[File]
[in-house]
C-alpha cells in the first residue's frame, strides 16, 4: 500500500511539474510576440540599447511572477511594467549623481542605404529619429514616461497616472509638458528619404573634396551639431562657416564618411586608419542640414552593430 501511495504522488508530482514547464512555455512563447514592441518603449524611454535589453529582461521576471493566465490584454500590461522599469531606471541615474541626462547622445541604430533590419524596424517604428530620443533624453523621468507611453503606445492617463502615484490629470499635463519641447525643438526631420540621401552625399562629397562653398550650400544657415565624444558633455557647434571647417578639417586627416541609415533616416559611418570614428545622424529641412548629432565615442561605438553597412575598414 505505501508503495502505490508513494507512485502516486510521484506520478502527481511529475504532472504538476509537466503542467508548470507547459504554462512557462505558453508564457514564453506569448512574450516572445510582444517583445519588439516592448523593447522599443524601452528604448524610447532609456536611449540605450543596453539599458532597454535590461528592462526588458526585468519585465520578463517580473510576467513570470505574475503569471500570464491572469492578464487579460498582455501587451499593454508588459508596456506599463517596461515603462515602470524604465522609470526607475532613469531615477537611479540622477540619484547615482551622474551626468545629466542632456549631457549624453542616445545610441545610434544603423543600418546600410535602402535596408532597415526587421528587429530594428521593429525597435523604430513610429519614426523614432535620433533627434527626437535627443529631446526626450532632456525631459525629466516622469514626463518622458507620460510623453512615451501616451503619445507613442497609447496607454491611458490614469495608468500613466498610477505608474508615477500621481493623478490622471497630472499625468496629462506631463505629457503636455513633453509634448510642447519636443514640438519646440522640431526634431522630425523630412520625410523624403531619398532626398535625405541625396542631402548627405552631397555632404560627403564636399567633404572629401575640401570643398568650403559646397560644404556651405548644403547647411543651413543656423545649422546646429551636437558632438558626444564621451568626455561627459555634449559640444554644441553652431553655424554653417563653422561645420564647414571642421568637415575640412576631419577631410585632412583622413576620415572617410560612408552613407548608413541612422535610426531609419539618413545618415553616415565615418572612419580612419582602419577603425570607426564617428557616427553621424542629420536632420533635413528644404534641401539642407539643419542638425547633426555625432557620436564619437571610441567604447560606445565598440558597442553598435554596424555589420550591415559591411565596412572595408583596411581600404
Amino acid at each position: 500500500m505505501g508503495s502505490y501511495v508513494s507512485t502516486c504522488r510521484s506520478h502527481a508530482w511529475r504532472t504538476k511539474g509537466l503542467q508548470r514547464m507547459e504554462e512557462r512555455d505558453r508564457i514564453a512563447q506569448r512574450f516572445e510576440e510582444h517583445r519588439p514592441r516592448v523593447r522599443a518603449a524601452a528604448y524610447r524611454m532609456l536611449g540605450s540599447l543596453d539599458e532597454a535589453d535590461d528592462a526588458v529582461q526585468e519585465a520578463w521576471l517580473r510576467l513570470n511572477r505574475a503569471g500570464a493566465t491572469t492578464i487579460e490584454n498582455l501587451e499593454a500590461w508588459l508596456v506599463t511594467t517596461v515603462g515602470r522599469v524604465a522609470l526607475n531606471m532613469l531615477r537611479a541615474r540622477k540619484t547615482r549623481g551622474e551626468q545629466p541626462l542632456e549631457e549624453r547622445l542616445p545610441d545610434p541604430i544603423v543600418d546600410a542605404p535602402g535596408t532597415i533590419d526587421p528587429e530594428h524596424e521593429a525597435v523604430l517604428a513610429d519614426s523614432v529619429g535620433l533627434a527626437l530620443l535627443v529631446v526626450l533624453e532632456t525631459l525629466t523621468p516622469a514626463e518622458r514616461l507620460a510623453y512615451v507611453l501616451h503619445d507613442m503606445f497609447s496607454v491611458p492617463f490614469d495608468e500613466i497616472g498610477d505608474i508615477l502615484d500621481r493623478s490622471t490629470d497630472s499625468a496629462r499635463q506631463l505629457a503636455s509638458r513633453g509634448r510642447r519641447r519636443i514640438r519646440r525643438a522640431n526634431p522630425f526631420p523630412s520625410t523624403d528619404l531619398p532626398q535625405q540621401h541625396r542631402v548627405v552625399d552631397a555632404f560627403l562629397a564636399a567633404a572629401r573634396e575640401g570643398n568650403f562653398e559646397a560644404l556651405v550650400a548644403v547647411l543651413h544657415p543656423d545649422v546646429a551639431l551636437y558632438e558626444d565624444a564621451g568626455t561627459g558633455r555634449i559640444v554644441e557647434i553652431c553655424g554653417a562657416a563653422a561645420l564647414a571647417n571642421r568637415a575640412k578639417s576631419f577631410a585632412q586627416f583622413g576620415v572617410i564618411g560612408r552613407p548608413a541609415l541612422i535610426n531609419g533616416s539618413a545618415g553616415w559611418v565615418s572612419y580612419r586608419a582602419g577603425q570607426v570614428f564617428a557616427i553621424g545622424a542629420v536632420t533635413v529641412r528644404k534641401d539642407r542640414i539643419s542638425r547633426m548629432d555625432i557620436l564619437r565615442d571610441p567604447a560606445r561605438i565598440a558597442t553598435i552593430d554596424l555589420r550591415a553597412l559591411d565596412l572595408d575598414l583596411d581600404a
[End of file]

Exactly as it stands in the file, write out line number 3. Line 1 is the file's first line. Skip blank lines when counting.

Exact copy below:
Amino acid at each position: 500500500m505505501g508503495s502505490y501511495v508513494s507512485t502516486c504522488r510521484s506520478h502527481a508530482w511529475r504532472t504538476k511539474g509537466l503542467q508548470r514547464m507547459e504554462e512557462r512555455d505558453r508564457i514564453a512563447q506569448r512574450f516572445e510576440e510582444h517583445r519588439p514592441r516592448v523593447r522599443a518603449a524601452a528604448y524610447r524611454m532609456l536611449g540605450s540599447l543596453d539599458e532597454a535589453d535590461d528592462a526588458v529582461q526585468e519585465a520578463w521576471l517580473r510576467l513570470n511572477r505574475a503569471g500570464a493566465t491572469t492578464i487579460e490584454n498582455l501587451e499593454a500590461w508588459l508596456v506599463t511594467t517596461v515603462g515602470r522599469v524604465a522609470l526607475n531606471m532613469l531615477r537611479a541615474r540622477k540619484t547615482r549623481g551622474e551626468q545629466p541626462l542632456e549631457e549624453r547622445l542616445p545610441d545610434p541604430i544603423v543600418d546600410a542605404p535602402g535596408t532597415i533590419d526587421p528587429e530594428h524596424e521593429a525597435v523604430l517604428a513610429d519614426s523614432v529619429g535620433l533627434a527626437l530620443l535627443v529631446v526626450l533624453e532632456t525631459l525629466t523621468p516622469a514626463e518622458r514616461l507620460a510623453y512615451v507611453l501616451h503619445d507613442m503606445f497609447s496607454v491611458p492617463f490614469d495608468e500613466i497616472g498610477d505608474i508615477l502615484d500621481r493623478s490622471t490629470d497630472s499625468a496629462r499635463q506631463l505629457a503636455s509638458r513633453g509634448r510642447r519641447r519636443i514640438r519646440r525643438a522640431n526634431p522630425f526631420p523630412s520625410t523624403d528619404l531619398p532626398q535625405q540621401h541625396r542631402v548627405v552625399d552631397a555632404f560627403l562629397a564636399a567633404a572629401r573634396e575640401g570643398n568650403f562653398e559646397a560644404l556651405v550650400a548644403v547647411l543651413h544657415p543656423d545649422v546646429a551639431l551636437y558632438e558626444d565624444a564621451g568626455t561627459g558633455r555634449i559640444v554644441e557647434i553652431c553655424g554653417a562657416a563653422a561645420l564647414a571647417n571642421r568637415a575640412k578639417s576631419f577631410a585632412q586627416f583622413g576620415v572617410i564618411g560612408r552613407p548608413a541609415l541612422i535610426n531609419g533616416s539618413a545618415g553616415w559611418v565615418s572612419y580612419r586608419a582602419g577603425q570607426v570614428f564617428a557616427i553621424g545622424a542629420v536632420t533635413v529641412r528644404k534641401d539642407r542640414i539643419s542638425r547633426m548629432d555625432i557620436l564619437r565615442d571610441p567604447a560606445r561605438i565598440a558597442t553598435i552593430d554596424l555589420r550591415a553597412l559591411d565596412l572595408d575598414l583596411d581600404a